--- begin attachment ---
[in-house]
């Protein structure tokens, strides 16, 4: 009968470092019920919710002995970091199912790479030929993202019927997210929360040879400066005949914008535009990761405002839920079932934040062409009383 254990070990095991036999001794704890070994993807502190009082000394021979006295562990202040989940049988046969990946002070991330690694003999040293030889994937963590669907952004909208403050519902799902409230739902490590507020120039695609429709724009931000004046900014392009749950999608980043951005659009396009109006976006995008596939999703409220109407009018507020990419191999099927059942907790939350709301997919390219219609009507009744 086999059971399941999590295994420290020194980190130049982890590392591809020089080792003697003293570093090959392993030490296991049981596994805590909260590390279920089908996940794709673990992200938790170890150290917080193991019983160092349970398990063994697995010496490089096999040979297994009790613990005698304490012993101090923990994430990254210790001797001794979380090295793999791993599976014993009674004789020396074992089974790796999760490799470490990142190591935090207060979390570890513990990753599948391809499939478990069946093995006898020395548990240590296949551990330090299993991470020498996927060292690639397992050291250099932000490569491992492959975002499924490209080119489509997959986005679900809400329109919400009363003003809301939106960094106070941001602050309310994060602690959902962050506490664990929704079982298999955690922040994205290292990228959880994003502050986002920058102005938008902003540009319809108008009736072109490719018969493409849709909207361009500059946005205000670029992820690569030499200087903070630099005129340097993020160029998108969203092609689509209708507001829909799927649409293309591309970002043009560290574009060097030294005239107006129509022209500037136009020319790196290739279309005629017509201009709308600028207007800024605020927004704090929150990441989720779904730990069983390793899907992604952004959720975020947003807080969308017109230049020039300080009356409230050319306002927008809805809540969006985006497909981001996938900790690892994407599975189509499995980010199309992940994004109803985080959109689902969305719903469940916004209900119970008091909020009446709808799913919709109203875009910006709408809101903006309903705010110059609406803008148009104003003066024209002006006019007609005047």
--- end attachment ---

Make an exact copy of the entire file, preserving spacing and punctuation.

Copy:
[in-house]
């Protein structure tokens, strides 16, 4: 009968470092019920919710002995970091199912790479030929993202019927997210929360040879400066005949914008535009990761405002839920079932934040062409009383 254990070990095991036999001794704890070994993807502190009082000394021979006295562990202040989940049988046969990946002070991330690694003999040293030889994937963590669907952004909208403050519902799902409230739902490590507020120039695609429709724009931000004046900014392009749950999608980043951005659009396009109006976006995008596939999703409220109407009018507020990419191999099927059942907790939350709301997919390219219609009507009744 086999059971399941999590295994420290020194980190130049982890590392591809020089080792003697003293570093090959392993030490296991049981596994805590909260590390279920089908996940794709673990992200938790170890150290917080193991019983160092349970398990063994697995010496490089096999040979297994009790613990005698304490012993101090923990994430990254210790001797001794979380090295793999791993599976014993009674004789020396074992089974790796999760490799470490990142190591935090207060979390570890513990990753599948391809499939478990069946093995006898020395548990240590296949551990330090299993991470020498996927060292690639397992050291250099932000490569491992492959975002499924490209080119489509997959986005679900809400329109919400009363003003809301939106960094106070941001602050309310994060602690959902962050506490664990929704079982298999955690922040994205290292990228959880994003502050986002920058102005938008902003540009319809108008009736072109490719018969493409849709909207361009500059946005205000670029992820690569030499200087903070630099005129340097993020160029998108969203092609689509209708507001829909799927649409293309591309970002043009560290574009060097030294005239107006129509022209500037136009020319790196290739279309005629017509201009709308600028207007800024605020927004704090929150990441989720779904730990069983390793899907992604952004959720975020947003807080969308017109230049020039300080009356409230050319306002927008809805809540969006985006497909981001996938900790690892994407599975189509499995980010199309992940994004109803985080959109689902969305719903469940916004209900119970008091909020009446709808799913919709109203875009910006709408809101903006309903705010110059609406803008148009104003003066024209002006006019007609005047």